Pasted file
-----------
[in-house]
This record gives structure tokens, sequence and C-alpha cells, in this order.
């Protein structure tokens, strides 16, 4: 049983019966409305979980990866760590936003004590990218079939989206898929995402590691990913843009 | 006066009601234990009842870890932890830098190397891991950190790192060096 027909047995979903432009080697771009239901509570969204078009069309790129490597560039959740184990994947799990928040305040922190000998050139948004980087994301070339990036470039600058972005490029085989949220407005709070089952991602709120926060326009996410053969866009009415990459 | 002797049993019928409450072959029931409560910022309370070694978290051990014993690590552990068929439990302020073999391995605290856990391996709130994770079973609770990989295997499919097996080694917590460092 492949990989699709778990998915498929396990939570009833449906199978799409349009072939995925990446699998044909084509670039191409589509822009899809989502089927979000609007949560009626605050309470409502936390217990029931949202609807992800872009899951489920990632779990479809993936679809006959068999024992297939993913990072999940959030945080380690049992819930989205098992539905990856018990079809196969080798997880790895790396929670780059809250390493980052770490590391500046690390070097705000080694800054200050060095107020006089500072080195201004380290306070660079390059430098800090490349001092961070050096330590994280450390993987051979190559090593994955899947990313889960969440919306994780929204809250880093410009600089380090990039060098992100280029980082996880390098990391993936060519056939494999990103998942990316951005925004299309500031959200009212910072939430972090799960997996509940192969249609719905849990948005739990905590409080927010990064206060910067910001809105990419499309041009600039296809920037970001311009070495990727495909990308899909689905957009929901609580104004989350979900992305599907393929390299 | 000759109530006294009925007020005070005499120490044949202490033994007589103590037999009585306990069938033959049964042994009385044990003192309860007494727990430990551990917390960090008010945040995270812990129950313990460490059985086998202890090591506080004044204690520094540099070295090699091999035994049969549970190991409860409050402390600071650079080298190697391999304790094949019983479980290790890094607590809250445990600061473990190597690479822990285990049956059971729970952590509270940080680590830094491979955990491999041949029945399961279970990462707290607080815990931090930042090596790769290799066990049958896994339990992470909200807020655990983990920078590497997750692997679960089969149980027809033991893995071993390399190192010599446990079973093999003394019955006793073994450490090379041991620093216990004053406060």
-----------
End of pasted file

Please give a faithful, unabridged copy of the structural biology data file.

[in-house]
This record gives structure tokens, sequence and C-alpha cells, in this order.
């Protein structure tokens, strides 16, 4: 049983019966409305979980990866760590936003004590990218079939989206898929995402590691990913843009 | 006066009601234990009842870890932890830098190397891991950190790192060096 027909047995979903432009080697771009239901509570969204078009069309790129490597560039959740184990994947799990928040305040922190000998050139948004980087994301070339990036470039600058972005490029085989949220407005709070089952991602709120926060326009996410053969866009009415990459 | 002797049993019928409450072959029931409560910022309370070694978290051990014993690590552990068929439990302020073999391995605290856990391996709130994770079973609770990989295997499919097996080694917590460092 492949990989699709778990998915498929396990939570009833449906199978799409349009072939995925990446699998044909084509670039191409589509822009899809989502089927979000609007949560009626605050309470409502936390217990029931949202609807992800872009899951489920990632779990479809993936679809006959068999024992297939993913990072999940959030945080380690049992819930989205098992539905990856018990079809196969080798997880790895790396929670780059809250390493980052770490590391500046690390070097705000080694800054200050060095107020006089500072080195201004380290306070660079390059430098800090490349001092961070050096330590994280450390993987051979190559090593994955899947990313889960969440919306994780929204809250880093410009600089380090990039060098992100280029980082996880390098990391993936060519056939494999990103998942990316951005925004299309500031959200009212910072939430972090799960997996509940192969249609719905849990948005739990905590409080927010990064206060910067910001809105990419499309041009600039296809920037970001311009070495990727495909990308899909689905957009929901609580104004989350979900992305599907393929390299 | 000759109530006294009925007020005070005499120490044949202490033994007589103590037999009585306990069938033959049964042994009385044990003192309860007494727990430990551990917390960090008010945040995270812990129950313990460490059985086998202890090591506080004044204690520094540099070295090699091999035994049969549970190991409860409050402390600071650079080298190697391999304790094949019983479980290790890094607590809250445990600061473990190597690479822990285990049956059971729970952590509270940080680590830094491979955990491999041949029945399961279970990462707290607080815990931090930042090596790769290799066990049958896994339990992470909200807020655990983990920078590497997750692997679960089969149980027809033991893995071993390399190192010599446990079973093999003394019955006793073994450490090379041991620093216990004053406060």